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SP0125 “Practical Skills Session” Entitled “ABCS of Biopsies: When to Perform and How to Interpret”: Novel Insights in Sjogren's Syndrome Salivary Gland Histopathology
  1. A.A. Kruize
  1. University Medical Center Utrecht, Utrecht, Netherlands

Abstract

Main elements of the intended lecture.

After history taking and physical examination, additional investigations may be helpful to confirm a tentative diagnosis or to rule out other diagnoses. Additional investigation(s) should meet with the following conditions: it should give additive information to the information already available, it should be discriminative and the outcome should have therapeutic consequences. Participation in studies on clinical or translational scientific issues may also require additional investigations to complete classification and/or inclusion criteria.

Salivary gland biopsy may be indicated to confirm a presumptive diagnosis of primary Sjögren's syndrome (pSS) and other conditions causing dryness and/or salivary gland enlargement including IgG4 related disease and sarcoidosis. Labial salivary gland biopsy, which is to be performed easily by a rheumatologist, is widely considered and used as the single most specific test for confirming a diagnosis of pSS. In clinical practice, the main histo-pathological findings in salivary glands of pSS patients include focal sialo-adenitis and an increase of IgG and IgM containing plasma cells.

New techniques are reported to be less invasive, without loss of information.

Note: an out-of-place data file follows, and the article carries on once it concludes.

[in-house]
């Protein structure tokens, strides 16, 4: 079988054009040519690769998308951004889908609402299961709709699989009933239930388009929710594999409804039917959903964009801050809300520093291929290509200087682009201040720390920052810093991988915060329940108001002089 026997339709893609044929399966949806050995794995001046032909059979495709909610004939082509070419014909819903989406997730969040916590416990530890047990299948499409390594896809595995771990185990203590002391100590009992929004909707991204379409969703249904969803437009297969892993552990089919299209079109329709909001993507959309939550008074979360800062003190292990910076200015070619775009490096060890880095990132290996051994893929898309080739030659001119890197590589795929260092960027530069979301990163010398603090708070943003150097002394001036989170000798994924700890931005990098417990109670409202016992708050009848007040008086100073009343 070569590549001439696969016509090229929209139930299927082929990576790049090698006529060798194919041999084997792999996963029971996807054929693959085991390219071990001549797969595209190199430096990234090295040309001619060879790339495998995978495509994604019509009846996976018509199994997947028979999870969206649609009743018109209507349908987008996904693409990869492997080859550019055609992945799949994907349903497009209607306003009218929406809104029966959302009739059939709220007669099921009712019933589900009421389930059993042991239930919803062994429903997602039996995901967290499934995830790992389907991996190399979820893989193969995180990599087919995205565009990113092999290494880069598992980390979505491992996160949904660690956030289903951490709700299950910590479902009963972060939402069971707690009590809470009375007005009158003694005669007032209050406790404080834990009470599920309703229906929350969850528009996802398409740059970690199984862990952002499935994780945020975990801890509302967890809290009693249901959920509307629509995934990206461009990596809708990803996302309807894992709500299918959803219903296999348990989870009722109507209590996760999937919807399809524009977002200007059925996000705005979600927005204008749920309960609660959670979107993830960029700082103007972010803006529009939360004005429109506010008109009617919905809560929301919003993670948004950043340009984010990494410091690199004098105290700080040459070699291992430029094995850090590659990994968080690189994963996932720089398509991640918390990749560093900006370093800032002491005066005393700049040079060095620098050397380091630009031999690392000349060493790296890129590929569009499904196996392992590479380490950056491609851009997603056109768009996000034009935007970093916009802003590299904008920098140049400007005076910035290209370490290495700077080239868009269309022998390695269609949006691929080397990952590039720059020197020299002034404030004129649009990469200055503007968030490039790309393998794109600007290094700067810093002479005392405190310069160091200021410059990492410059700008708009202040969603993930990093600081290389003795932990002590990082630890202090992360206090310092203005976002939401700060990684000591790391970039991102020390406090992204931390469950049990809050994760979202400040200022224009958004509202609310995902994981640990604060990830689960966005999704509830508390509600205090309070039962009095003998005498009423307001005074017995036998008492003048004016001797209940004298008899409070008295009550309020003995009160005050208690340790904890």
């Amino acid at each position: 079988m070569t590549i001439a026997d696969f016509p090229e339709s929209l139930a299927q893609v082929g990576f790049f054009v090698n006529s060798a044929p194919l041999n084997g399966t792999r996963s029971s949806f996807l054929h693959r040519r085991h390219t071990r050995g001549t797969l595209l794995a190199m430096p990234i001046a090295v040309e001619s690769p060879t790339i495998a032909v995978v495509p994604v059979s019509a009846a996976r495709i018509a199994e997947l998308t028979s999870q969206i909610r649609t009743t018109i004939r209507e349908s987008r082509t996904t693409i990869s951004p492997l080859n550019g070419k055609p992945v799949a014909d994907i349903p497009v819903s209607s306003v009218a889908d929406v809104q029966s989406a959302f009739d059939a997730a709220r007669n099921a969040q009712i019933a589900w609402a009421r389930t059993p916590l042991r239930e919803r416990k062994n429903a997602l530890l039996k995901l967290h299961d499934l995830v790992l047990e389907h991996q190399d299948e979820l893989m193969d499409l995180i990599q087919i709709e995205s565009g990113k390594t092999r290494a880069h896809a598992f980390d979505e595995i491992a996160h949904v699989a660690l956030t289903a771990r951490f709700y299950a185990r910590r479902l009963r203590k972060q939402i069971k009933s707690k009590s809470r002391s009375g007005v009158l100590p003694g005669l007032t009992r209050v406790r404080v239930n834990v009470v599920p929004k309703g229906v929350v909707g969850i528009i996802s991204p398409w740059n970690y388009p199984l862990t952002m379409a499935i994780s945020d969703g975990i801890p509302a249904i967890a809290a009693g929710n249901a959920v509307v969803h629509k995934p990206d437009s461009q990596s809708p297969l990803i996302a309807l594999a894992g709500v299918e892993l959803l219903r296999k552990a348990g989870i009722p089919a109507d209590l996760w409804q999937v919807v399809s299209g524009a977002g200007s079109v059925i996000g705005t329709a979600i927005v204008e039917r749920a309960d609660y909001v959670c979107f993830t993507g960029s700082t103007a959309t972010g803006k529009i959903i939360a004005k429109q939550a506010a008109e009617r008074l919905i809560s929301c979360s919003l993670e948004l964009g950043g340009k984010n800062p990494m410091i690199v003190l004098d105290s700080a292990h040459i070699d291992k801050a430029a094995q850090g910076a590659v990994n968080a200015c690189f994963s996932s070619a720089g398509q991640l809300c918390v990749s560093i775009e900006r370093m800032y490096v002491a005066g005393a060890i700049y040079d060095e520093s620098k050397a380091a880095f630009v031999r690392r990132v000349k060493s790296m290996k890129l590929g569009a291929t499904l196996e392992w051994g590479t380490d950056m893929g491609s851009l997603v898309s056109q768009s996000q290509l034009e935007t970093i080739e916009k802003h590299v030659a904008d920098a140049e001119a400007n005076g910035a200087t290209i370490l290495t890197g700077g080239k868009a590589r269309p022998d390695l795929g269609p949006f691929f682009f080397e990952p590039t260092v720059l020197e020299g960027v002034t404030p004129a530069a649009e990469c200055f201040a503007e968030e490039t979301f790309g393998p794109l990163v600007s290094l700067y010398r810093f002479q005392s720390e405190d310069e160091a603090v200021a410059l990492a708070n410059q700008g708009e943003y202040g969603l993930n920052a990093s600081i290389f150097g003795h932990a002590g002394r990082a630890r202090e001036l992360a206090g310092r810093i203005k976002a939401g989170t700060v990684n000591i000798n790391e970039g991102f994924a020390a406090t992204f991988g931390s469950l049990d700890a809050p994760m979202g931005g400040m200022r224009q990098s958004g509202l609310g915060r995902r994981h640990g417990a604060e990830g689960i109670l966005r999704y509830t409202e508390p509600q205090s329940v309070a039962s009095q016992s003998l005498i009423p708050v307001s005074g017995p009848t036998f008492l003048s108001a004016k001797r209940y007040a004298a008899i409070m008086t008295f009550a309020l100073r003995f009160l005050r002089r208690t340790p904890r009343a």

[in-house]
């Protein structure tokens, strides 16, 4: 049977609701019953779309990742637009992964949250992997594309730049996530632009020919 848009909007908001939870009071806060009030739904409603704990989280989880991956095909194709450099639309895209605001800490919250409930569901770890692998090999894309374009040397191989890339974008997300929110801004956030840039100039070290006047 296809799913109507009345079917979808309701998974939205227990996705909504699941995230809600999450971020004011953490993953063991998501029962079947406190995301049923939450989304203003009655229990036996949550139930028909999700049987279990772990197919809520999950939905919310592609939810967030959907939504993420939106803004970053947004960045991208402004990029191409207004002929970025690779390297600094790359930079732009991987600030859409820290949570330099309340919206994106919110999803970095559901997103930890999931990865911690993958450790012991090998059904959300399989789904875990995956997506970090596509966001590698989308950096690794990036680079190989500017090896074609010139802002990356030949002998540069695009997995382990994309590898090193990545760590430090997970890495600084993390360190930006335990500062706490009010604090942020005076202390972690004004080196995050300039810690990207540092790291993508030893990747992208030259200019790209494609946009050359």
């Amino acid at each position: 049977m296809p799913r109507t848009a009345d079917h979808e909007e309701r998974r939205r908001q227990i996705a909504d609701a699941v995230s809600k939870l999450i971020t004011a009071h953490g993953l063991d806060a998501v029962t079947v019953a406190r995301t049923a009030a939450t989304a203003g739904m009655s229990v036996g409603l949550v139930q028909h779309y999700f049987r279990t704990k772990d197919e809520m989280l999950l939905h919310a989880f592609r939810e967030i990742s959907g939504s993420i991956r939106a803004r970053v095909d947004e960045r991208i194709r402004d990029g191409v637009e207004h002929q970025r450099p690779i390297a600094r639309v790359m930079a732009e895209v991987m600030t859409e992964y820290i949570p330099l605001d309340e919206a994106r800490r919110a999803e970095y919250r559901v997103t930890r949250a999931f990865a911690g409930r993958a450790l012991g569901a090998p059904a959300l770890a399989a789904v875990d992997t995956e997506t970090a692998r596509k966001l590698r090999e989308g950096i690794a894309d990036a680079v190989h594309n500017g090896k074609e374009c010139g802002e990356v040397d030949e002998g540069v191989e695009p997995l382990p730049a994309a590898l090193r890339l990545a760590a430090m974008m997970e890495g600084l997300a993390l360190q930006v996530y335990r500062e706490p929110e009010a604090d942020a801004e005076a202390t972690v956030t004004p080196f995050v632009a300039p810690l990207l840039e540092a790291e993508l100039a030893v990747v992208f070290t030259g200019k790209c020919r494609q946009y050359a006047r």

Technical procedures, limitations and complications will be summarized.

Despite impressive scientific progress in understanding the roles of T and B cell subsets in ongoing inflammation in salivary tissue in pSS, the natural evolution of this inflammation is largely unknown.

For clinical practice, however, novel insights may influence daily clinical practice directly. For instance, in children, modest focal sialadenitis, also with a focusscore <1, is recently reported to be indicative for pSS. In adult pSS patients, the role of ectopic germinal centers, present in 25% of pSS salivary glands, in predicting more sever disease including the development of lymphoma is emphasized. Also, routine salivary gland assessment is reported to be of prognostic value: a focus score ≥3 has a positive predictive value for enhanced systemic disease and the development of lymphoma.

Key messages to share

How to use labial salivary gland biopsy in diagnosis and classification of pSS.

Labial salivary gland biopsy is to be performed easily by a rheumatologist.

Routine assessments are of prognostic value.

Disclosure of Interest None declared

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